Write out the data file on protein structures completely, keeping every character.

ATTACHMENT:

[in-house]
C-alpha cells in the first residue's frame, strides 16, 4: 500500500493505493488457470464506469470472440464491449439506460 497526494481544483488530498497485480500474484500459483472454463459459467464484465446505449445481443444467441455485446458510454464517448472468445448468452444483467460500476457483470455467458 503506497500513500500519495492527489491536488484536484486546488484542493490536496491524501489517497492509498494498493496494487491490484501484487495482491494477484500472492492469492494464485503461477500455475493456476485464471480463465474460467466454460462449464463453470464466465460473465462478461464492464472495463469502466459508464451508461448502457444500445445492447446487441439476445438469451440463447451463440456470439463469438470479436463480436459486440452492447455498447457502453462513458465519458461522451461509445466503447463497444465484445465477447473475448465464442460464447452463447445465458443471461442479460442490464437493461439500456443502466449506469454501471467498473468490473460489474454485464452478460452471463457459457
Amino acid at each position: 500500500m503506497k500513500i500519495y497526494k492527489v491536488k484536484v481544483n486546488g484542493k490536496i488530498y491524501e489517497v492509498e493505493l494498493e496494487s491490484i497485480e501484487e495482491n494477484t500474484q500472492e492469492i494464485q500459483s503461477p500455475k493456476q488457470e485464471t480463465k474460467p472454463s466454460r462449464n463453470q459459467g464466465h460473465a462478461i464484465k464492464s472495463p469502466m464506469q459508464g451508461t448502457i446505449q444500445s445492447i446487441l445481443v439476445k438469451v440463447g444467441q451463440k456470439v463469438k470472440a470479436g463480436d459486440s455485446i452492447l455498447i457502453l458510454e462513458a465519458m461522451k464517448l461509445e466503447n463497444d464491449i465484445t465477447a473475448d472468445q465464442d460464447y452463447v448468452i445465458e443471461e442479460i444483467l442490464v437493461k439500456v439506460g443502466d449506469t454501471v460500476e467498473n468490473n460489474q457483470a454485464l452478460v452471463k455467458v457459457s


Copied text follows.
[in-house]
C-alpha cells in the first residue's frame, strides 16, 4: 500500500493505493488457470464506469470472440464491449439506460 497526494481544483488530498497485480500474484500459483472454463459459467464484465446505449445481443444467441455485446458510454464517448472468445448468452444483467460500476457483470455467458 503506497500513500500519495492527489491536488484536484486546488484542493490536496491524501489517497492509498494498493496494487491490484501484487495482491494477484500472492492469492494464485503461477500455475493456476485464471480463465474460467466454460462449464463453470464466465460473465462478461464492464472495463469502466459508464451508461448502457444500445445492447446487441439476445438469451440463447451463440456470439463469438470479436463480436459486440452492447455498447457502453462513458465519458461522451461509445466503447463497444465484445465477447473475448465464442460464447452463447445465458443471461442479460442490464437493461439500456443502466449506469454501471467498473468490473460489474454485464452478460452471463457459457
Amino acid at each position: 500500500m503506497k500513500i500519495y497526494k492527489v491536488k484536484v481544483n486546488g484542493k490536496i488530498y491524501e489517497v492509498e493505493l494498493e496494487s491490484i497485480e501484487e495482491n494477484t500474484q500472492e492469492i494464485q500459483s503461477p500455475k493456476q488457470e485464471t480463465k474460467p472454463s466454460r462449464n463453470q459459467g464466465h460473465a462478461i464484465k464492464s472495463p469502466m464506469q459508464g451508461t448502457i446505449q444500445s445492447i446487441l445481443v439476445k438469451v440463447g444467441q451463440k456470439v463469438k470472440a470479436g463480436d459486440s455485446i452492447l455498447i457502453l458510454e462513458a465519458m461522451k464517448l461509445e466503447n463497444d464491449i465484445t465477447a473475448d472468445q465464442d460464447y452463447v448468452i445465458e443471461e442479460i444483467l442490464v437493461k439500456v439506460g443502466d449506469t454501471v460500476e467498473n468490473n460489474q457483470a454485464l452478460v452471463k455467458v457459457s